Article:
This hour-long programme produced by Sean Smith traces the efforts of a team of Nimrod party descendants a century later to cross 900 miles of frozen wastelands and reeenact and complete Shackleton, Wild, Adams and Marshall's historic journey.
Lt. Col. Henry Worsley a distant relation of Shackleton's l;ater captain Frank Worsley; Henry Adams, 33, shipping lawyer, from Snape, Suffolk, great-grandson of Jameson Boyd-Adams, Shackleton's youthful number two on the Nimrod expedition; Will Gow, 35, city worker, from Ashford, Kent, and related to Shackleton by marriage Patrick Bergel, 36, from London, Shackleton's great-grandson, who works in advertising; Tim Fright, 24, from Billingshurst, West Sussex, great-great-nephew of Frank Wild, the only explorer to accompany Shackleton on all his missions. He works as a PA to Cobra Beer founder Lord Bilimoria. David Cornell, 38, from Andover, Hampshire, a City fund manager and another great-grandson of Jameson Boyd Adams;
Henry Worsley, Will Gow and Henry Adams left the edge of the Ross Ice Shelf on 29 October, as Shackleton and his team did a century earlier.
An interesting message has been received on the Forum from Giles Hobson, who draws attention to another important Shackleton film. He writes:
'Previous contributors to the Forum have made reference to the elusive 1982 BBC film, 'Shackleton' (a.k.a. 'Icebound in the Antarctic'). However, I have not [hitherto] been able to find a reference on the website to another BBC programme about Ernest Shackleton.
The film was originally broadcast in the UK in June 2000 as part of a three part series entitled 'Wilderness Men'. The drama documentary was called 'Shackleton - A Story of Survival' and featured the actor David Yelland in the title role. The other two episodes detailed the North American trade route pioneers, Lewis and Clark and the German naturalist and explorer, Alexander von Humboldt.
'At fifty minutes long it does not have the opportunity to expound at such length on the 'Imperial Trans-Antarctic Expedition' as, for example, George Butler's film, 'The Endurance'. Critics may submit that it skirts round some of the more insalubrious elements of the odyssey, such as Shackleton's confrontation with Harry McNeish.
However, to my mind, this is one of the finest programmes on Shackleton, with a very humane construal of the man by Yelland and some valuable contributions from, among others, Dr. Mike Stroud and the late Sir Edmund Hillary.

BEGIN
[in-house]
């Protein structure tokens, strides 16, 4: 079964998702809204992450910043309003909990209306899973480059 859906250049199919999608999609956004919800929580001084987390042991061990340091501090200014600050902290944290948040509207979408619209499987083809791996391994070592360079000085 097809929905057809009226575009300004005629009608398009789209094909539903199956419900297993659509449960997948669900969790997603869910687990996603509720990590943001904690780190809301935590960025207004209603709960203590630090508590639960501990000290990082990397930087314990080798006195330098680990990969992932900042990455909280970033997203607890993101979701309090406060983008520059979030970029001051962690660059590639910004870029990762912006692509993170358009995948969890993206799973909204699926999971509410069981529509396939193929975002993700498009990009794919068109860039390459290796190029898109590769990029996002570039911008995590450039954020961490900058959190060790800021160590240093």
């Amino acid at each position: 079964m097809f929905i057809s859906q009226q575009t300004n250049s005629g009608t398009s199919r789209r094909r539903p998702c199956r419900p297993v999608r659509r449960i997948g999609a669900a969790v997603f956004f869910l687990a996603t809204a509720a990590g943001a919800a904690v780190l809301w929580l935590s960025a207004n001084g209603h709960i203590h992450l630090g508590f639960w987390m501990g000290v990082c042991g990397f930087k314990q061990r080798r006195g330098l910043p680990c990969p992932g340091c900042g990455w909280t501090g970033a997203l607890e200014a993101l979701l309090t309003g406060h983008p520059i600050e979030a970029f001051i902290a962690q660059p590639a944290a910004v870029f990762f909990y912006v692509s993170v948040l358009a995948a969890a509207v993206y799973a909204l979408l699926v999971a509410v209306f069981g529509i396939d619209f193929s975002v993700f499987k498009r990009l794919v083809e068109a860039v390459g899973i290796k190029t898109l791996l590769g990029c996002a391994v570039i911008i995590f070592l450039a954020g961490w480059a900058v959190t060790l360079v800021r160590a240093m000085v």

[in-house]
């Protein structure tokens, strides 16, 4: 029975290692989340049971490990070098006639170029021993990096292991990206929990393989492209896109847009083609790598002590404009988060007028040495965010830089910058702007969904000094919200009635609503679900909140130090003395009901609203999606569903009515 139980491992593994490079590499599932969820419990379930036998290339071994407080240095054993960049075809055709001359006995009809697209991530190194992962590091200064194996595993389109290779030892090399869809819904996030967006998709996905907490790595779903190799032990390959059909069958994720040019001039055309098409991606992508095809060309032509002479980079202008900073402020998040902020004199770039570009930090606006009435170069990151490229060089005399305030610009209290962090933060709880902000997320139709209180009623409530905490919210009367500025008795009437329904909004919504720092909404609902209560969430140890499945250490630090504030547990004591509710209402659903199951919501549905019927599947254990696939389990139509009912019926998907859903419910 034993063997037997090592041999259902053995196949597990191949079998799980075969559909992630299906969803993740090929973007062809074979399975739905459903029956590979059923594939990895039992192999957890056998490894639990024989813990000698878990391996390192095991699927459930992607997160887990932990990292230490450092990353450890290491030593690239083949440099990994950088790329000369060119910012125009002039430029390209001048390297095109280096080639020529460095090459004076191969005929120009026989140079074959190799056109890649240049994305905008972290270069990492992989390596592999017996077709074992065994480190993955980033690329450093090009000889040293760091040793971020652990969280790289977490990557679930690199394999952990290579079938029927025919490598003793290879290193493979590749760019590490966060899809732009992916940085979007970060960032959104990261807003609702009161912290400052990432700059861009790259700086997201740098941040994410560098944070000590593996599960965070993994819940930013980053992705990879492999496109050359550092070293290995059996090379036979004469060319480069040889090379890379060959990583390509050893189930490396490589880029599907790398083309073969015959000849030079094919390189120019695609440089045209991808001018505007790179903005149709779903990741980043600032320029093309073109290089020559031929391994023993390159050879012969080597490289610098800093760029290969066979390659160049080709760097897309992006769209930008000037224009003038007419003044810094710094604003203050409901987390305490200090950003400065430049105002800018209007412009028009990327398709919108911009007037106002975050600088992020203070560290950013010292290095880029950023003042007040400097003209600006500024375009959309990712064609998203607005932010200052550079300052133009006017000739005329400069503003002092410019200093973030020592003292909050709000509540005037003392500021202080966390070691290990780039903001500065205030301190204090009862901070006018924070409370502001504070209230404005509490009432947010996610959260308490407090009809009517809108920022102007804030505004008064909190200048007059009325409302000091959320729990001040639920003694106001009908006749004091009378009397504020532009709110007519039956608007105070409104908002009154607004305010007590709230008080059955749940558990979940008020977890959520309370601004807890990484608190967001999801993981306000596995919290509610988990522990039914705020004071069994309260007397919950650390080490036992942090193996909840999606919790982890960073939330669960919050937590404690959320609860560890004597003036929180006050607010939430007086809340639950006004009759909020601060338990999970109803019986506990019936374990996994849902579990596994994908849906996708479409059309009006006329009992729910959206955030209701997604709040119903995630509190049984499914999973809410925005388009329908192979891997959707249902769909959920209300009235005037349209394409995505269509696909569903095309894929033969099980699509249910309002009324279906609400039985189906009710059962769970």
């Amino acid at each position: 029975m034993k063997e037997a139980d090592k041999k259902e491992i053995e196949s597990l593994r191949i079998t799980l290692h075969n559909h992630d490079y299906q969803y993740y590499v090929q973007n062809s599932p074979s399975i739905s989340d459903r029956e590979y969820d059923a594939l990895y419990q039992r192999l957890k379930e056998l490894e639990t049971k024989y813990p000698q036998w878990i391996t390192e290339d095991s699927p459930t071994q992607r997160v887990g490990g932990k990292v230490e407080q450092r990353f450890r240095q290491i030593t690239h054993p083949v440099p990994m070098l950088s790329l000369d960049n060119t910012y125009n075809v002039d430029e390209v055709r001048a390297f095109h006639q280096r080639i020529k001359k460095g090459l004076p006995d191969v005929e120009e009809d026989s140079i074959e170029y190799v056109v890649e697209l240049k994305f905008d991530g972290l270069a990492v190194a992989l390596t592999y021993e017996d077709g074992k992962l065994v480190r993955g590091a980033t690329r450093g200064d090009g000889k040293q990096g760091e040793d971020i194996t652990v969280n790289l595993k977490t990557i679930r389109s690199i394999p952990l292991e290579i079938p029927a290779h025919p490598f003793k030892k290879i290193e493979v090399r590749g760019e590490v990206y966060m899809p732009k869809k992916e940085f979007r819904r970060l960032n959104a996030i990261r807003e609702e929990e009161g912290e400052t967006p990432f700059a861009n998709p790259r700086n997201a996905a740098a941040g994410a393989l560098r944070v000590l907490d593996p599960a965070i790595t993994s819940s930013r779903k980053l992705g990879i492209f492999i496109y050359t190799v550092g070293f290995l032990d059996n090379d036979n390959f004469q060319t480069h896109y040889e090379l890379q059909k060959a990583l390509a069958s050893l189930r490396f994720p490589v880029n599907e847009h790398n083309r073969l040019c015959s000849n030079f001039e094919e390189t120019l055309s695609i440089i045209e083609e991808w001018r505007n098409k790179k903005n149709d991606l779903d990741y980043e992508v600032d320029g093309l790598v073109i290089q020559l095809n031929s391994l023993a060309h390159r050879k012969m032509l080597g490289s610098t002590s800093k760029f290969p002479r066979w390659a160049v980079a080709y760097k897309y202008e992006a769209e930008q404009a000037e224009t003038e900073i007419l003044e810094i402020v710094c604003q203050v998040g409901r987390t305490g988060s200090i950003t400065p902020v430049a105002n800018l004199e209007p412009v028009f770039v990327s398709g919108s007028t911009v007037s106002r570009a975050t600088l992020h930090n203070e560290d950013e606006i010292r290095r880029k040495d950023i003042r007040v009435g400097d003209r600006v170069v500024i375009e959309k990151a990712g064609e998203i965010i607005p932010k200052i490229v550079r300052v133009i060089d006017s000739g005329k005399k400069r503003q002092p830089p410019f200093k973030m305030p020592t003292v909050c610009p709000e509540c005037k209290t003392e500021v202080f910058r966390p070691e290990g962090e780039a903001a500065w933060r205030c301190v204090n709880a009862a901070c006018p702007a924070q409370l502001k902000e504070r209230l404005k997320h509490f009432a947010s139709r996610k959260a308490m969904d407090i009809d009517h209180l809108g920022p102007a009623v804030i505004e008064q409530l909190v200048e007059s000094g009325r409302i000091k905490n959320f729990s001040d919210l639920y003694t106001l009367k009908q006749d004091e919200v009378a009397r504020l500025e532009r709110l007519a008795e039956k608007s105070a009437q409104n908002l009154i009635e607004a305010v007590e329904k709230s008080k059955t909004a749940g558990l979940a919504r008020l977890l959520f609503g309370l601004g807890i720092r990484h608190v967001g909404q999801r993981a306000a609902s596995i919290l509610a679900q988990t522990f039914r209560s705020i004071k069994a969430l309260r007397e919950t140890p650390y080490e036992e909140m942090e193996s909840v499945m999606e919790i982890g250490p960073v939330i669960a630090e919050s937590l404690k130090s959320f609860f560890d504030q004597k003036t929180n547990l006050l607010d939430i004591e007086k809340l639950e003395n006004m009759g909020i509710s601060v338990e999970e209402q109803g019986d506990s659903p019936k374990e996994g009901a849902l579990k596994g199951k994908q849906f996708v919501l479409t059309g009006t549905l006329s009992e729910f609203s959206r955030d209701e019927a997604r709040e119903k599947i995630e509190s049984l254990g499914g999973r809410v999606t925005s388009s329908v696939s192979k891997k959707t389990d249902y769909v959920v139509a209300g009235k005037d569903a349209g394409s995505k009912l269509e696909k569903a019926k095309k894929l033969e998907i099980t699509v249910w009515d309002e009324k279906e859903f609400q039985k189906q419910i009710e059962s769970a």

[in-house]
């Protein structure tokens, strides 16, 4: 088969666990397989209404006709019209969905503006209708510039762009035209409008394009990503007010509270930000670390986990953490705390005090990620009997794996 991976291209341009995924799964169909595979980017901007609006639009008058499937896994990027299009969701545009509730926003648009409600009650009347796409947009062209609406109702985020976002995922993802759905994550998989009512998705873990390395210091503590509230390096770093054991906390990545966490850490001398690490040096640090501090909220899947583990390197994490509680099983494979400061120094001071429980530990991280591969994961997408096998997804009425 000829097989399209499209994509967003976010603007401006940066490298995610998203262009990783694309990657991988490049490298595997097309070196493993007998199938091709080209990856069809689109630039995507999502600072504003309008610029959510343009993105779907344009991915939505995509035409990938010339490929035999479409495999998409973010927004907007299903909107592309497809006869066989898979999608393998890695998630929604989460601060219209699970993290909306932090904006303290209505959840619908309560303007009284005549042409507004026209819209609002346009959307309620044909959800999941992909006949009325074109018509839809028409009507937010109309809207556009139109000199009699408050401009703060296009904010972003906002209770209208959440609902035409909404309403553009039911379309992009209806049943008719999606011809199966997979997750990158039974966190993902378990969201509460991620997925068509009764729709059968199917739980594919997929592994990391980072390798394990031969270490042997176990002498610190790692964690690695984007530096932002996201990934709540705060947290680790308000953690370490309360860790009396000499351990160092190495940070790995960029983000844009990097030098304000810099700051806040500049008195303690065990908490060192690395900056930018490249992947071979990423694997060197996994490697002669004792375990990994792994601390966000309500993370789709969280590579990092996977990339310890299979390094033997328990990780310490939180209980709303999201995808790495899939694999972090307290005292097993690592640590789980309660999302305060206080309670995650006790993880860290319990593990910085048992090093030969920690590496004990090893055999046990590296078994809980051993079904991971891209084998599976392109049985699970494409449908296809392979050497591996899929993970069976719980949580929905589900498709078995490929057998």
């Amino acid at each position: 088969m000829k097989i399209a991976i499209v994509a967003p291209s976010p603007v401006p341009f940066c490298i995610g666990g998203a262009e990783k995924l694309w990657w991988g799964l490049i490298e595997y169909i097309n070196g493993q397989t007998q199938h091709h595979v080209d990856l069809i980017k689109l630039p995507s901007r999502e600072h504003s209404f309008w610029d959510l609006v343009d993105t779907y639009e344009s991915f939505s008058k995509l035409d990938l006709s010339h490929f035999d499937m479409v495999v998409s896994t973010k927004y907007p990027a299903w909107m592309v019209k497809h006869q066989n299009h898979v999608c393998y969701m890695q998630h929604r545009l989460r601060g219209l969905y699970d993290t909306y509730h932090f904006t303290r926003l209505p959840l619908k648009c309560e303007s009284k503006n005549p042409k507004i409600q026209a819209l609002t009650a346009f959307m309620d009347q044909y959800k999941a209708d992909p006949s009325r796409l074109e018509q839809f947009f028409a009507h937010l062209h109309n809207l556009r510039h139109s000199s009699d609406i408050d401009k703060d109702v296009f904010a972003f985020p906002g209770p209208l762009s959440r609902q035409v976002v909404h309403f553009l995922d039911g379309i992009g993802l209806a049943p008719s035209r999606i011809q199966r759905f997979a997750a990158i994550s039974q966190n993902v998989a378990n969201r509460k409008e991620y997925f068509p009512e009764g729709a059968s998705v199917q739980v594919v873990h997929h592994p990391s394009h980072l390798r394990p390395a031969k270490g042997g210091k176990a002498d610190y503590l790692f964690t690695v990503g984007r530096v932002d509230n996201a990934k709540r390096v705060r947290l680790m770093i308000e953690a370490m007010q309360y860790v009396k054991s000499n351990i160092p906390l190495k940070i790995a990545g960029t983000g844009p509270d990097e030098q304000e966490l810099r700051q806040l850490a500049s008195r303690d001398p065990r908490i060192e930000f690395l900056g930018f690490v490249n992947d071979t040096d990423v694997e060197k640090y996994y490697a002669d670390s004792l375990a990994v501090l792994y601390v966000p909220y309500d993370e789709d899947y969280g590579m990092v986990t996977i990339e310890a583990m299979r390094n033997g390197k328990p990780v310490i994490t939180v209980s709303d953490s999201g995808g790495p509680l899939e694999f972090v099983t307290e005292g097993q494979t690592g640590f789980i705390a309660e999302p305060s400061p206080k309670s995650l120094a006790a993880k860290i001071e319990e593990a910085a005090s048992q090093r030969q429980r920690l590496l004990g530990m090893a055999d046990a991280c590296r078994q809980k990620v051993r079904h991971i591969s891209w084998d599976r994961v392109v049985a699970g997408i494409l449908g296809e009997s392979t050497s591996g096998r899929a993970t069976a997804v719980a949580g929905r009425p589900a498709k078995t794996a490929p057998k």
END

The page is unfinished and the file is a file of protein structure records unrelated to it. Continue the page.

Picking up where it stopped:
The series has recently been released on DVD in the USA; not under its original title of 'Wilderness Men' but buried under the label 'Lewis and Clark and Other Adventurers', in deference to the episode that will doubtless have greatest resonance with American viewers.
However, it is easily obtainable through various vendors in the UK. I have just received my copy via Amazon UK. It arrived from the USA in a fortnight and cost less than £10, including postage.
Please note that if you are interested in obtaining a copy, you will require a North American or multi-region DVD player and NTSC compatible TV in order to be able watch it.
The French Shackleton exhibition 'Survivants des Glaces - Avec Shackleton vers le pôle Sud - 1914 - 1917'at the La Corderie Royale museum - Centre International de la Mer, Rochefort, Charente-Maritime (near La Rochelle), which runs from December 2006 to 30 June 2007, includes a short video about the Endurance expedition, using mostly Hurley stills, with splendidly presented atmospheric effects and a haunting commentary in French, which can be viewed online. See the full Feature further down this page; or to go straight to the video, click on the picture or on the link below:-
Inevitably the Endurance story in its various film versions has found its way onto the web, where it makes gripping viewing.
One of the best is to be found on YouTube, and appears to be drawn from 'The Endurance - Shackleton's Legendary Expedition' (2000). Here it is described as 'Endurance, Shackleton and the Antarctic'.
It is posted in several parts, mostly of 8-10 minutes, the URLS of which can be accessed below. The Ice formations in the early parts make an impressive start, but the quality of the narrative, quotes and selected images is top-notch throughout. Two of the prime interviewees are Shackleton's biographer Roland Huntford and Peter Wordie, son of James Wordie.
Shackleton's photographer Frank Hurley left behind a collection of striking and daring photographs. His most famous images are of Shackleton's Endurance expedition, but he also took remarkable photographs during World War I and in his native Australia.